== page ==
The comeback of Ross Stripling seemed headed for a fairy tale ending. Instead, reality intervened. And though the ending wasn’t the stuff of legend, it turned into a big win for sportsmanship, thanks to Ross’s parents.

Hayes and Tammy Stripling have been in the stands through good times and bad for their son, a rookie pitcher for the Los Angeles Dodgers. They offered support and encouragement when he underwent Tommy John surgery in 2014 and along the road to recovery. So, when he made the Dodgers’ roster out of training camp this year, there was no way the Striplings would miss his major-league debut in San Francisco. Thanks to a couple of stellar defensive plays and Ross’s virtuoso pitching, the Dodgers held the Giants hitless while building a 2-0 lead.

“I’m a worry wart, so I finally said something to Tammy in the sixth inning, just to see if she had caught on about the no-hitter,” Hayes says. “Every pitch was amazing for us. Almost unreal.” Ross stood on the threshold of becoming the first pitcher since 1892 to throw a no-hitter in his major-league debut. But after getting the first out in the eighth, he allowed a walk. With Ross’s pitch count at 100 and a loss of velocity on his fastball, Dodgers manager Dave Roberts pulled him from the game, a move intended to protect Ross’s long-term health. Ross’s replacement, Chris Hatcher, served up a two-run homer to the next batter, tying the game, which ended in a 3-2 Giants victory.

The Dodgers wound up making history: no other starting pitcher in baseball history had been pulled from a game in the eighth inning or later with a lead and a no-hitter, only to have his replacement give up a hit to the first batter he faced.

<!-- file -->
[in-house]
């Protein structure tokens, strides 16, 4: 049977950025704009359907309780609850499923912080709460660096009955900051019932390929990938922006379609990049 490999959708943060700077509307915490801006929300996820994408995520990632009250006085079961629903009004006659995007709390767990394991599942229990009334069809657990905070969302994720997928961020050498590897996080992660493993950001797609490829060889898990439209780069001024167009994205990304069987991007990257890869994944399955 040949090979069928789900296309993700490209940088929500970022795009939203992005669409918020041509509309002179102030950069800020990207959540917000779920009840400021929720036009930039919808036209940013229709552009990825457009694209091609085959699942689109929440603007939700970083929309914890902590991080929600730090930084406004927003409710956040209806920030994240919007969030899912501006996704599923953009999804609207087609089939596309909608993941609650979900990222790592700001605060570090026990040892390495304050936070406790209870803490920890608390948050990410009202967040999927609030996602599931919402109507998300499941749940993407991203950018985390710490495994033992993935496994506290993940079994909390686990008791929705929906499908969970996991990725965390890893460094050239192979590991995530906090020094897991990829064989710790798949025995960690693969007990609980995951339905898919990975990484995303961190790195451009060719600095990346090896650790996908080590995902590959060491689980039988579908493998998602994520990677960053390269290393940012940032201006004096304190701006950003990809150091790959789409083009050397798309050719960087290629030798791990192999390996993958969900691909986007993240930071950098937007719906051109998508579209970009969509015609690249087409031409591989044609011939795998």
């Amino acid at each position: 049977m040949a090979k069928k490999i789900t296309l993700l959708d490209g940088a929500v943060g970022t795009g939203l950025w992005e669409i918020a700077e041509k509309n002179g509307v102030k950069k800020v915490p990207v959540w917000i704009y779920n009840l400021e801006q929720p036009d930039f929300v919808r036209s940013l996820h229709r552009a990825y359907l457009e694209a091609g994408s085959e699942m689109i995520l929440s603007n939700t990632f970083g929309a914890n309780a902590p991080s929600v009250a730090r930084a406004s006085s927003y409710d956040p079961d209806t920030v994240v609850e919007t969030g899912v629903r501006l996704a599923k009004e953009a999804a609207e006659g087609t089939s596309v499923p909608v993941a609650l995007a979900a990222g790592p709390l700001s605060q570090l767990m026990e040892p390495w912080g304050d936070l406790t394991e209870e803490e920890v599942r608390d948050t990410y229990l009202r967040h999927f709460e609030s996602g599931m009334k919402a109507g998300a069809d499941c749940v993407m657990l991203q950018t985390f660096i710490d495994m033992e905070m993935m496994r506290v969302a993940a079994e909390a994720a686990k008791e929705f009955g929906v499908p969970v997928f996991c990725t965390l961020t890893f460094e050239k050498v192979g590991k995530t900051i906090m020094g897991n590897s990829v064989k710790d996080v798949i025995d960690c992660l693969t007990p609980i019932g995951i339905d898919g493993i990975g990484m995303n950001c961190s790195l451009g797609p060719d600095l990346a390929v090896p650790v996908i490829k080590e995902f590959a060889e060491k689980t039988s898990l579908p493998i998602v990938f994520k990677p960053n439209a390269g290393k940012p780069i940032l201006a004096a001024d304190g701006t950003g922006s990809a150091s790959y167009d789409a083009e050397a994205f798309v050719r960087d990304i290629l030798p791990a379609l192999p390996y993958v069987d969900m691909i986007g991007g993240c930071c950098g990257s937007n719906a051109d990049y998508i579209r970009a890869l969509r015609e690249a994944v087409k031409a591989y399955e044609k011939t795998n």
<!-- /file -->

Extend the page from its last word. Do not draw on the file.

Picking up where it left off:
Media critics pounded Roberts. Ross said some of his friends were “pretty ticked off.” Like many a parent, the Striplings could have criticized the decision, which stripped their son of the chance of a lifetime. Instead …

“Our reaction was of total relief,” Hayes says. “The chance of a no-hitter with five outs left was pretty remote, and you could see that Dave wanted to win and was looking out for our son. My reaction and Tammy’s was how could we be any happier with a first outing as a major leaguer?” The next morning, Hayes spotted Roberts in the hotel lobby and felt compelled to talk to him. “I just want you to know you did absolutely the right thing,” Hayes recalls saying. Roberts responded that Hayes’ sentiment gave him chills.

“My next words were hard to get out,” Hayes says. “I was a little choked up. I said, ‘You made a friend for life by taking care of my son.’ And I thought that would be the extent of it.” That afternoon, though, Roberts told the media of the encounter, and the Striplings’ sentiments calmed the controversy. Since going viral, the story of their trust and support for a manager has become an example for parents at all levels of every sport. “We don’t feel like we did anything,” Hayes says. “I respect the tough job that coaches and managers have, and we’re lucky to see Ross succeed.”